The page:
1986 Alfa Romeo Spider Graduate Review
Before Black Tuesday, the autoblogosphere was abuzz with news of Fiat's return to the U.S. market. Details have been sparse and shifty, but the message is clear: American Alfisti will finally get their hands on the automotive brand renowned for Italian passion and style. Maybe. Eventually. Of course, when Alfa retreated from the eastern seaboard to the Amalfi Coast some 14 years ago, their cars were also known for Communist Bloc reliability. Assuming Alfa's got that sorted (deep breath), I've tracked down an Alfa Romeo Spider Graduate to see what the fuss was– and perhaps will be– all about.
Clearly, aesthetics were not Alfa's main problem. Penned by the original Battista "Pinin" Farina in 1966, the Spider's basic shape is a hallmark of automotive design. Twenty years on (and another twenty years later), the deceptively simple and perfectly curvaceous sheetmetal still looks weak-in-the-knees gorgeous.
The only exterior indications that you're looking at an entry-level version of the car: the "Graduate" badge on the tail and steel wheels that fill the Spider's wheel arches to perfection. They may be the "cheap" wheels, but the honest steelies with the graceful chrome ring and polished steel hubcaps nicked from the family silver could not fit more ideally with the car's mid-Sixties lines.
Alfa marketed the Graduate for the (true) enthusiast. In other words, they stripped the Spider's interior like it had set off the airport security metal detectors. Gone were the power windows, leather seat upholstery, air conditioning, radio and cloth top. In their place: hand cranks, delete plates, and more vinyl than your average half hour on the SciFi Channel. In fact, apart from the decidedly-non-standard Alpine radio unit, the Spider's interior had four buttons: a hazard light switch, a fan switch for the heater, a rear window defroster switch (that served no identifiable purpose) and a horn.
Slip inside the Spider, and marvel at God's Own Seats. The chair offer easy ingress and exit. They're also supremely comfortable yet surprisingly supportive through the bends. Gingerly run your fingers over the Spider's lacquered wood steering wheel rim and shift knob, and look at your reflection in the chrome metal of the steering wheel.
Making love to the machine may distract you from a console that pinches your right leg against the steering wheel. And the fact that the helm's mounted at a strange angle and sits just that little bit too far away for our particular branch of the simian species. (Lest we forget, Dustin Hoffman was 5'5" when he chased after Mrs. Robinson's daughter.) The quality of the Spider's plastics lie somewhere between your neighbor's old Suburban and a gas station sandwich's plastic container.
Forget the ergonomic woes (as you must). Let's see how she drives.
Twisting the key (carefully) brings the Spider's all-aluminium twin-cam two-litre highly-hyphenated inline four to life. (Temple of VTEC worshippers may not wish to note that the Alfa Romeo Spider was the first production car to use variable valve timing back in 1980, beating Honda's V-Tec system by almost ten years.) The Alfa's Twin-Cam engine, as experienced, in theory, best case scenario, produces 115 horsepower a bit past 5,000 rpm, and 120 lbs. ft. of torque just before 3,000 rpm.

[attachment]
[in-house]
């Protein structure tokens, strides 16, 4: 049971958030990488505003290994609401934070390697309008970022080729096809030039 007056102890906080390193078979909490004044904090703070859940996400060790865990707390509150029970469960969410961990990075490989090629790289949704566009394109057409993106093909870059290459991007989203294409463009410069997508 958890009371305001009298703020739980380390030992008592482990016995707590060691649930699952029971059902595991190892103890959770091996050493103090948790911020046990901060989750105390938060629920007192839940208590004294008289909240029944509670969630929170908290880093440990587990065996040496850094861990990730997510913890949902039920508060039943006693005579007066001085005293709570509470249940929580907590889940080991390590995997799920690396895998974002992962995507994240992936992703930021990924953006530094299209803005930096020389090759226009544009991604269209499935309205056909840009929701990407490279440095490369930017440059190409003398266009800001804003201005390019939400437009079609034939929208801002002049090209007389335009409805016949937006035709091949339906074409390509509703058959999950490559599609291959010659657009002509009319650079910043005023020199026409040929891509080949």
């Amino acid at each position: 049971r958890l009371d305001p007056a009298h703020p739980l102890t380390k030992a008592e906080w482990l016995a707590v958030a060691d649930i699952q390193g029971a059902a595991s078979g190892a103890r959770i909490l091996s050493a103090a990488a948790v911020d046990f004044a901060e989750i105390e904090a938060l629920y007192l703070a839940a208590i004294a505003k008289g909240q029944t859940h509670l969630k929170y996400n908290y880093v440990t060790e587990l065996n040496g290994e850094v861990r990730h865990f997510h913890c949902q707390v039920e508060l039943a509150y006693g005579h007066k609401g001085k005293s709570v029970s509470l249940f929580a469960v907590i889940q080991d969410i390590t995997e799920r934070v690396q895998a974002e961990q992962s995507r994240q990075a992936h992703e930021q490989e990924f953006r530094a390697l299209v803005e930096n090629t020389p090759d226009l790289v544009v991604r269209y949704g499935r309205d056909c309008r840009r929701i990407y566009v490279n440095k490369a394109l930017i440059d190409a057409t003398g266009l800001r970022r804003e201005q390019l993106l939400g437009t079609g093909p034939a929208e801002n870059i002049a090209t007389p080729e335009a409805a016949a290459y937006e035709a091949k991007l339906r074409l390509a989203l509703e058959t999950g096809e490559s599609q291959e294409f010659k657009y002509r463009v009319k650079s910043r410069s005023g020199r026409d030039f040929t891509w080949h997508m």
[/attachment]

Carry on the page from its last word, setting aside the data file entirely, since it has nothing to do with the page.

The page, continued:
Unlike the Gregorian crescendo of most modern engines, the Alfa's four roars like a wounded beast, with just enough thrash to let you know its mechanical heart is beating with the explosive deaths of millions of hydrocarbons.
Let me be blunt: the Spider isn't a sports car. The so-called sprint from zero to sixty will take you nine and a half seconds. And if "slow" and "sports" are a problem, you're not going to happy that the Spider's chassis is the world's least rigid monocoque; the scuttle-shake over bumps is… awesome. And understeer cuts in far too soon for my liking– as in any time you push it through a corner.
The Alfa is at its best cruising spiritedly down a moderately serpentine road. The wonderful five-speed manual and admirable below-the-limit grip let you enjoy the occasion of driving an Italian roadster at speeds that won't threaten your license. Enthusiasts can exploit a healthy performance aftermarket, but a stock Mazda Miata makes more sense on every level save the sensual and nostalgic.
Simply put, the Spider is a Riviera roadster. The Alfa's main mission: driving along a waterfront on a bright summer day with the top down and a beautiful woman sitting in the passenger seat, trailing a mile-long scarf. Anything else? Rain? Cold? Snow? High-speed runs? Fuhgeddaboutit.
DecaturCentaur on May 30, 2012
I must really be the exception when it comes to old ALFAs....I've got a '83 Spider Veloce that's been driven just about every day for several years. It's pushing 200,000 miles on its' original engine and drivetrain.....have only had one breakdown, and that was my fault when I decided to change a blown fuse(dashlights) with a larger one,and without disconnecting the battery...very stupid and a big mistake, blew the main computer. That's been six years ago and since then I've just changed the oil(with no oil use between changes). I've owned several autos, and this ALFA has been the most trouble-free(much better and more reliable than the Porsche 911S I gave up on at 36,000 miles}. My dad always told me that anything worth owning was worth some trouble...my Spider has been a very pleasant surprise as opposed to the 911 that was a tempermental piece of junk(and it's a good thing, just try and find an ALFA mechanic in Alabama, USA).
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